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A Tale of Two Cities

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In a quarter of an hour Monseigneur was ready, and sat down alone to his sumptuous and choice supper. His chair was opposite to the window, and he had taken his soup, and was raising his glass of Bordeaux to his lips, when he put it down. The monseigneur was ready for dinner in fifteen minutes, and he sat down alone to his extravagant dinner. His chair was on the opposite side from the window, and he was eating his soup. He was about to take a sip from a glass of Bordeaux wine when he suddenly put it down.
“What is that?” he calmly asked, looking with attention at the horizontal lines of black and stone colour. “What is that?” he asked calmly, looking at the horizontal lines of black on the stone floor.
“Monseigneur? That?” “What, Monseigneur? That?”
“Outside the blinds. Open the blinds.” “Outside the blinds. Open the blinds.”
It was done. The servant opened the blinds.
“Well?” “Well?”
“Monseigneur, it is nothing. The trees and the night are all that are here.” “It’s nothing, Monseigneur. There’s nothing outside but the trees and the darkness.”
The servant who spoke, had thrown the blinds wide, had looked out into the vacant darkness, and stood with that blank behind him, looking round for instructions. The servant who had spoken had opened the blinds wide and had looked out into the empty night. He stood at the window with the darkness behind him, looking to the marquis for further instructions.
“Good,” said the imperturbable master. “Close them again.” “Good,” said the marquis calmly. “Close the blinds again.”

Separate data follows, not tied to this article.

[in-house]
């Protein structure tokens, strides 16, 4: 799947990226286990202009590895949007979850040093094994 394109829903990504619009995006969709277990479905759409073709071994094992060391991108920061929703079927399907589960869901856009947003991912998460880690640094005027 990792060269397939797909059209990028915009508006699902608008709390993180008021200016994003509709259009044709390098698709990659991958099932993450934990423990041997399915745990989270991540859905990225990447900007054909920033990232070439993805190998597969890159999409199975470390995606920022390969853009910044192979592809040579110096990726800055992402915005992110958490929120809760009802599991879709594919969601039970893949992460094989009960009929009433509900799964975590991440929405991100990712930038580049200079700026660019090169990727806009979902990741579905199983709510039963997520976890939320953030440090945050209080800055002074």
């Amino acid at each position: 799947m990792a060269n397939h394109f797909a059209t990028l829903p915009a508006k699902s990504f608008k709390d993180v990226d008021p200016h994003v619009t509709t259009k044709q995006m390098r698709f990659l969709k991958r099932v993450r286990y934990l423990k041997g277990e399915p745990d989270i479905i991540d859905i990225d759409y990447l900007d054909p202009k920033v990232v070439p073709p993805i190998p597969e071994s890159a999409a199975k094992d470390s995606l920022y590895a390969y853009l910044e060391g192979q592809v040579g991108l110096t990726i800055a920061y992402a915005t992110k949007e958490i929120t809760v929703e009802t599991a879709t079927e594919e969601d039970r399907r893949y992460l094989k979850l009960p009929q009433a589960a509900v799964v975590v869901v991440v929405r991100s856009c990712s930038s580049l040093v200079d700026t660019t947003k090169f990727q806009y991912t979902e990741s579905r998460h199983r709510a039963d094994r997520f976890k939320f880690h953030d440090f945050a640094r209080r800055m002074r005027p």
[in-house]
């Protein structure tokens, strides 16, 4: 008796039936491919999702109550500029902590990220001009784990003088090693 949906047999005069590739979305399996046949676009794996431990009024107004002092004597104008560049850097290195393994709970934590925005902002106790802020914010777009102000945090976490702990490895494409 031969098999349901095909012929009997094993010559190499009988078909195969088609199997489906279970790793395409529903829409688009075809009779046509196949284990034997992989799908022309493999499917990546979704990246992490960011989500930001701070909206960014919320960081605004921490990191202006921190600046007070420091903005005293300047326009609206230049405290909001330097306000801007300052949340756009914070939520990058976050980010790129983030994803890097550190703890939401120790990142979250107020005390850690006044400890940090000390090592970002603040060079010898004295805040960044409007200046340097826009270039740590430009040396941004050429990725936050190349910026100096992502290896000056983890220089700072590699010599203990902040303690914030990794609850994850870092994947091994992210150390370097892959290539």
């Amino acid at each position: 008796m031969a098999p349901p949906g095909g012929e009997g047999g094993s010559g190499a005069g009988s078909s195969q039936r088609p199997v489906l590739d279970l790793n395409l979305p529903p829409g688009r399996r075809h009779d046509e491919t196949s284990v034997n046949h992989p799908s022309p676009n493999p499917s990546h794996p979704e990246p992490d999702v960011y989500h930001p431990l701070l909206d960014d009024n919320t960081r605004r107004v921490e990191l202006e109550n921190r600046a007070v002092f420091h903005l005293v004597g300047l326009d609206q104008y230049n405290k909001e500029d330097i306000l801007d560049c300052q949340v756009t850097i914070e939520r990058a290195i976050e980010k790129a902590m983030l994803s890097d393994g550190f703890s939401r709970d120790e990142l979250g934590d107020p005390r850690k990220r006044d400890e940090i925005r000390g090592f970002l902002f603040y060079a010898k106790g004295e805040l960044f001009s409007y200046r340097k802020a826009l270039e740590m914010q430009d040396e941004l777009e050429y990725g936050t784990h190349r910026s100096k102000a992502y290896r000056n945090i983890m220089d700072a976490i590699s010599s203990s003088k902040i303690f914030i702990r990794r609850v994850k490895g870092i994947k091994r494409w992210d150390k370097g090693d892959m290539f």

That was done too, and the Marquis went on with his supper. He was half way through it, when he again stopped with his glass in his hand, hearing the sound of wheels. It came on briskly, and came up to the front of the chateau. The servant closed the blinds and the marquis went back to eating his supper. He had finished half of it when he stopped eating again with his glass of wine in his hands. He had heard the sound of wheels, and the sound grew closer and quickly came up to the front of the house.
“Ask who is arrived.” “Find out who has arrived.”
It was the nephew of Monseigneur. He had been some few leagues behind Monseigneur, early in the afternoon. He had diminished the distance rapidly, but not so rapidly as to come up with Monseigneur on the road. He had heard of Monseigneur, at the posting-houses, as being before him. It was the monseigneur’s nephew. He had been a few

leagues

a league is about three miles

leagues
behind the monseigneur early in the afternoon. He had been catching up to him quickly, but not quickly enough to arrive with him at the house. At the posting house he had been told that the monseigneur was ahead of him.
He was to be told (said Monseigneur) that supper awaited him then and there, and that he was prayed to come to it. In a little while he came. He had been known in England as Charles Darnay. The servants told the nephew that supper was waiting for him and that the monseigneur wanted him to join him. He came to supper shortly after he arrived. In England, the monseigneur’s nephew was known as Charles Darnay.